Social Security Secrets: Dangerous Places To
Reveal Your SS Number!

Social security secrets will reveal some of the more risky places you may be giving out your Social Security number.

Social security secrets you need to be aware of.

Nine million Americans are affected by identity theft every year that can devastate your credit score, finances, and medical health.

The amount of stolen social security numbers has increased greatly over the last few years, one reason being the crash of the economy.

Recently, the antivirus software company McAfee, released a list of the most unsafe places you can give your social security number.

This list will be a surprise and a wake up call to most everyone.

These businesses are based and ranked on the amount of data breaches that involve Social Security numbers from Jan. 2009-Oct. 2010.

To receive services from most businesses you are required to reveal your social security number (required by the businesses own policy or required by law).

This is a perfect recipe to become a victim of identity theft.

Social Security Secrets: List Of
Worst Places To Reveal Your SS#

  • Colleges and universities
  • Financial and banking institutions
  • Your State government
  • Your Local government
  • Our Federal government
  • Medical business – Businesses that concentrate on products and services in the medical field.

These include services in medical billing, pharmaceutical companies, dialysis and diabetes supplies, etc.

  • Organizations that is non-profit
  • Technology companies
  • Medical offices and health insurers

These days you have to be aware and knowledgeable to the dangers of identity theft and how you can become a victim.

For more information to protect yourself from this devastating crime, go to avoiding identity theft to learn more.

Take steps to lower your risk of identity theft and limit the fallout from becoming a victim.

Social Security
Secrets and Tips

  • If you are contacted by a person by email or on the phone, do Not give out any of your personal information to this person.
  • I have received numerous emails and phone calls over the years that claim I have a refund, won a trip, or the IRS has a refund for me, (this last one I have a harder time believing).

Never give your social security number to people like this.

These are normally hoaxes and you will wind up becoming a victim of identity theft.

The IRS will never ask you for personal information via email.

  • If you must give your social security number to verify your identity, such as a license or credit application, ask the organization, company, or agency if you may give only the last four numbers rather than the whole social security number.

Explain this is for your own protection.

  • We all used to carry our social security card in our purse or wallet, but in this day and age where identity theft is a more common occurrence; it is much wiser to Not carry your card on your person.
  • Lock your social security card in a fireproof safe deposit box in the bank or fireproof box in your home.

Go to social security news to keep yourself up to date on new social security scams.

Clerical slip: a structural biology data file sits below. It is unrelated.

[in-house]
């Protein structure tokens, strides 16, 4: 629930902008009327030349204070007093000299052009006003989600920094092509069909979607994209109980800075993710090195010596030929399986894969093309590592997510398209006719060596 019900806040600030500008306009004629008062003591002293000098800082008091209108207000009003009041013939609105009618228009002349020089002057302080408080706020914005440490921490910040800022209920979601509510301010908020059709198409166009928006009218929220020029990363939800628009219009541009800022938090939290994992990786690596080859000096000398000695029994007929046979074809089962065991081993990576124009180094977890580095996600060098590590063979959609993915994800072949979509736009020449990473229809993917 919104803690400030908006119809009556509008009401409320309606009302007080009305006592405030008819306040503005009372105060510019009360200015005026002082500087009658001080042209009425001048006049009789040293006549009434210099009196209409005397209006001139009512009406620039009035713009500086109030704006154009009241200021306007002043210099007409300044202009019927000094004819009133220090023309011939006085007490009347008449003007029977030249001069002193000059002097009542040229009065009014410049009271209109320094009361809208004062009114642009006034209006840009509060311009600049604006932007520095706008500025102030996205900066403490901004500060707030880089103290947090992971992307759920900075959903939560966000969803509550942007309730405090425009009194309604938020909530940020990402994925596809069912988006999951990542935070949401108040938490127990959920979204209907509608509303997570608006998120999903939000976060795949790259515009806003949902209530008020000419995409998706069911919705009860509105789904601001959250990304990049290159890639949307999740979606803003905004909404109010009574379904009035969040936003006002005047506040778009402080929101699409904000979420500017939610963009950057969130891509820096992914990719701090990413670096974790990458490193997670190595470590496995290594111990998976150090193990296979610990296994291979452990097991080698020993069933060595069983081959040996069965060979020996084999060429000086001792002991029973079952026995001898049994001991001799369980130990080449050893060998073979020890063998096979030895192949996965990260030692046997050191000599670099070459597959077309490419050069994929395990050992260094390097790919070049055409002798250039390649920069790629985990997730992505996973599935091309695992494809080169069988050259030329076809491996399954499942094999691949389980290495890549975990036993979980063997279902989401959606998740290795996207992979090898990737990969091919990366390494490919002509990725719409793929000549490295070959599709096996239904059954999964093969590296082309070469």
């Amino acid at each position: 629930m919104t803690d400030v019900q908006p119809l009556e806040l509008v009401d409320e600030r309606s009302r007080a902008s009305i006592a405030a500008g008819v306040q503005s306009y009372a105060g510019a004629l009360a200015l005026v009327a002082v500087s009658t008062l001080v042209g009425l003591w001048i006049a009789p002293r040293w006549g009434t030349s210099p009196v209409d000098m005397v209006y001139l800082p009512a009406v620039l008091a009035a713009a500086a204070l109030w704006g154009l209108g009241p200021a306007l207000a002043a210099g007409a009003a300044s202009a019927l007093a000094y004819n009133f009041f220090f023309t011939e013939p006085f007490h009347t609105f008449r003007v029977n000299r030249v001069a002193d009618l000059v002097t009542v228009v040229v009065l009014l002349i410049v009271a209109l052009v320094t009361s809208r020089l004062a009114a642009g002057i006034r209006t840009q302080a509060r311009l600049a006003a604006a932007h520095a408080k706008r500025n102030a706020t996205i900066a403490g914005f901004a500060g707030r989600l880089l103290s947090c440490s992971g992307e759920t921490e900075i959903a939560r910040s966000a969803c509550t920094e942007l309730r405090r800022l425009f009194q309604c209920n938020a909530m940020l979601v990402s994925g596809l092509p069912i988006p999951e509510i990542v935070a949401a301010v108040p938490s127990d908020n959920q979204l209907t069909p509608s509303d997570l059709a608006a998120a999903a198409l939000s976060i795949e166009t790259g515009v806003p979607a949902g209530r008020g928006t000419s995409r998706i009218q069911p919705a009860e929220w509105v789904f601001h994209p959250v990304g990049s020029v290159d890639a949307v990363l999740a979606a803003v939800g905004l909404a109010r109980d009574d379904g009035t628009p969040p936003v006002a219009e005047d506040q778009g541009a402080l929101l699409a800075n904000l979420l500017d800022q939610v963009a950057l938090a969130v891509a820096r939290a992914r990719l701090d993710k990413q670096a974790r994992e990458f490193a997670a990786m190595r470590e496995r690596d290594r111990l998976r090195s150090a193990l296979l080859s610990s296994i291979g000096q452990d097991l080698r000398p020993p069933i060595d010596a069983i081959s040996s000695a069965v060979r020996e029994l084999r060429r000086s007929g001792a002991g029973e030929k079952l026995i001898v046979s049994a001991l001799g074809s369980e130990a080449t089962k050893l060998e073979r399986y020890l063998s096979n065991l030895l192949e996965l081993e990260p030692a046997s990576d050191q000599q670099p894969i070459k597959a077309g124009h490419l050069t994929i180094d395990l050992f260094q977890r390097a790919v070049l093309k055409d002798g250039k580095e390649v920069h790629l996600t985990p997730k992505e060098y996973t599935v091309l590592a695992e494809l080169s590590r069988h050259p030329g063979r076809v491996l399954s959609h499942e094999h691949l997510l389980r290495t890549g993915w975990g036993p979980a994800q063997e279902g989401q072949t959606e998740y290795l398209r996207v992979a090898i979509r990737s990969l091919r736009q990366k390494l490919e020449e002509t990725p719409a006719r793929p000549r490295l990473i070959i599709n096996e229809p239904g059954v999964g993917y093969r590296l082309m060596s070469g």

• Your identity is much more vulnerable to identity theft if you carry your card on you.

If the thief has access to your social security number, he also has access to your whole life.

  • Kids in college have a big problem with this as they are more likely to leave their wallets or purses with all their personal information laying around where other’s can see, or have access to them.
  • Always shred anything that has your personal information on it.

I also shred anything that has my name and address on it.

  • Make sure you take the appropriate steps to insure your online safety.

Install internet security software and antivirus on your computer and frequently update it.

  • It is also a good idea to change your password frequently that go to your online accounts.

Don’t use the same passwords for social networks and your financial accounts.

Social security secrets also include controlling any damage that may occur.

This includes taking time to frequently check all your credit card accounts and your bank account on a consistent basis.

I recently found while checking my online bank account that one of my cards had a charge on it that I hadn’t made.

I called my bank's fraud unit, reported it, cancelled the card, received a new one, and changed the PIN number.

The fraudulent purchase had been made online. I had just used that card to make an online purchase.

Obviously, my information had been captured.

  • Once a year you can go to to take advantage of the free credit report you are entitled to from the three credit bureaus Equifax, TransUnion and Experian.
  • I don’t check them all at one time; I order each one separately allowing me to spread out my credit checks throughout the year.

I find this a better way to do this and your chances of catching something fraudulent are maximized.

If you find a problem, ask the three credit bureaus to put fraud alerts on your accounts.

See credit freeze for step-by-step comprehensive and critical instructions.

If your purse or wallet is stolen and your social security card, credit cards, etc is in it be sure to contact the police and file a police report.

This action will allow you to have an extended fraud alert, which lasts 7 years, on your credit report and the documentation will help your case if you become an ID theft victim.

Follow the credit freeze link above for the proper steps to take.

These social security secrets will keep your chances of identity theft to a minimum and help you educate yourself on this crime that has risen to epidemic proportions in the last few years.

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